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Displaying: 1-10 of 35 documents


dissertationes
1. Augustinianum: Volume > 51 > Issue: 2
Dan Batovici, Contrasting ecclesial functions in the second century: 'Diakonia ', ' Diakonoi ', ' Episkopoi ' and ' Presbyteroi ' in the Sheperd of Hermas and Ignatius of Antioch's Letters
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The collection of texts we read today under the name of Apostolic Fathers has proved to be a very productive source for surveys of the second century Christianity. Due to its heterogeneity, it is hardly a surprise that the question of diakonia, in this corpus, forms a composite image. The aim of this paper is to reassess on comparative basis the material on diakonoi, episkopoi and presbyteroi in the Shepherd of Hermas and Ignatius of Antioch‟s Letters.
2. Augustinianum: Volume > 51 > Issue: 2
Donato Bono, Il canto del Servo (Is. 53) nell' opera di San Giustino
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Following closely the footprint of the traditional New Testament reflection in Rom. 10,16 and in Io. 12,37 (= Is. 53,1), Justin inserts the poem of the SufferingServant (Is. 52,13-53,12) within his account of the paradoxical and problematic refusal of Israel (1 apol. 50,2.3-11; 51,1-5; 52,3), and within a impressive baptismal catechesis (dial. 13,2-9), the most primitive echo of which is seen in Act. 8,26-40. Notwithstanding the view offered by other scholars, the Christian hermeneutics of Is. 53, has played an incisive role in the theological reflection of the first Christian community. Justin witnesses to its use within a reflection that takes into consideration the tension and negativity among early Christians surrounding the relationship between the two Testaments. He overcomes this tension by pointing out the perfect harmony between them, the essence of which is found in the prophecy of the Servant of YHWH.
3. Augustinianum: Volume > 51 > Issue: 2
Manlio Simonetti, Qualche novità sulla dottrina origeniana del Logos
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The Author, taking account of the deficiencies of the surviving documentation on the doctrinal thought of the 2nd and 3rd centuries, and considering the primacy of oral communication, nevertheless rejects the conclusion of a recent article on Origen’s doctrine of the Logos. There are no concrete data in the work of the Alexandrian theologian to support the hypothesis that he engaged in controversy with radical supporters of the doctrine of the Logos, who – as Arians ante litteram – separated the Son from the divinity of the Father. Moreover, one cannot ascribe to Origen’s age the debate against those who supported the Son as being homoousios with the Father. According to extant documentation, this question is not raised before the dispute of the two Dionysiuses. In order to attempt reconstruction of the theological reasoning in the early Church, while at the same time avoiding hypotheses which, however intriguing they may seem, are simplynot well-founded, analysis must confine itself to the extant documents.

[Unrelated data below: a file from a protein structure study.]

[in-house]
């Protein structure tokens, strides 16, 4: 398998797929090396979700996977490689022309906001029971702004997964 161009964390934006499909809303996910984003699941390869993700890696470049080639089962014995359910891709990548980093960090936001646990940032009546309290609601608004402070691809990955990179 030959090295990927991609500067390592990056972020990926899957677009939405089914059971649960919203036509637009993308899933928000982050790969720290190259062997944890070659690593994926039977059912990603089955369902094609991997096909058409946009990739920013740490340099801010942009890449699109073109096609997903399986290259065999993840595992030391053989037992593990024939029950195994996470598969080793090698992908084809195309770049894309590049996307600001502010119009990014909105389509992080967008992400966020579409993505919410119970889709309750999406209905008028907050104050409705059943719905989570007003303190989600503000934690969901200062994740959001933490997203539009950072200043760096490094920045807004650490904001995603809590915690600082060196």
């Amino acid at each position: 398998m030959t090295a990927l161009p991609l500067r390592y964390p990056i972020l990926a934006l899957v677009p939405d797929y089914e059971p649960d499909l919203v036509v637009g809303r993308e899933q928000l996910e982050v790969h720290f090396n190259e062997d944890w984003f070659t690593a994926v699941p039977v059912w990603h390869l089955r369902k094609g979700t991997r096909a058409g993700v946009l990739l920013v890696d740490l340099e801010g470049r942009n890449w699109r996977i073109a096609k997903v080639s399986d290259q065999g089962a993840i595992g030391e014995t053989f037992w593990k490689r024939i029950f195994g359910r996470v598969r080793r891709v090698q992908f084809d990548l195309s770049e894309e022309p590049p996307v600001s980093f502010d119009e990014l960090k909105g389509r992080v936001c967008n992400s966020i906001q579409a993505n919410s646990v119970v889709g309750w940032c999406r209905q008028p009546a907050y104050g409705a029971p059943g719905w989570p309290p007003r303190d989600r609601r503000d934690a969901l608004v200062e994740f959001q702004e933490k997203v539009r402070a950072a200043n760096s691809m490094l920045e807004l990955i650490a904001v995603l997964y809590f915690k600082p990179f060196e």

4. Augustinianum: Volume > 51 > Issue: 2
Mark DelCogliano, Origen and Basil of Caesarea on the Liar Paradox
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Both Origen and Basil of Caesarea report that some people saw Ps. 115,2 LXX – “ I said in my alarm, ' Every human being is a liar ' ” -- as an expression of the Liar Paradox and formulated a version of the paradox based upon it. But Ps. 115,2 is actually not susceptible to the Liar paradox, despite Origen and Basil believing it to be so. Not realizing this, both sought to undermine the possibility that Ps. 115,2 did express the Liar paradox by offering a contextual exegesis, in which they argue that the speaker of the verse, David, can be considered a god, not a human being.
5. Augustinianum: Volume > 51 > Issue: 2
Gabriele Marasco, L'accusa di magia e i cristiani nella tarda antichità
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It is generally held that in late antiquity the accusation of magic was used by Christians to attack the pagans. However, there is quite ample documentationto show that Christians themselves resorted to this, in doctrinal disputes, to strike at their respective adversaries, in particular the bishops and their principal collaborators. With such a charge, they not only aroused the fears of the masses, but also provoked the intervention of the imperial authorities, bringing about the removal and the exile of those condemned and even, in the case of Priscilian, their execution. The efficacy of this accusation was facilitated by a widespread faith and the terror of magic, but also by the ambiguity of the powers of the magician, which could be easily confused with the supernatural powers of a saint. In fact, the distinction depended on the source of those powers, respectively, demons and God.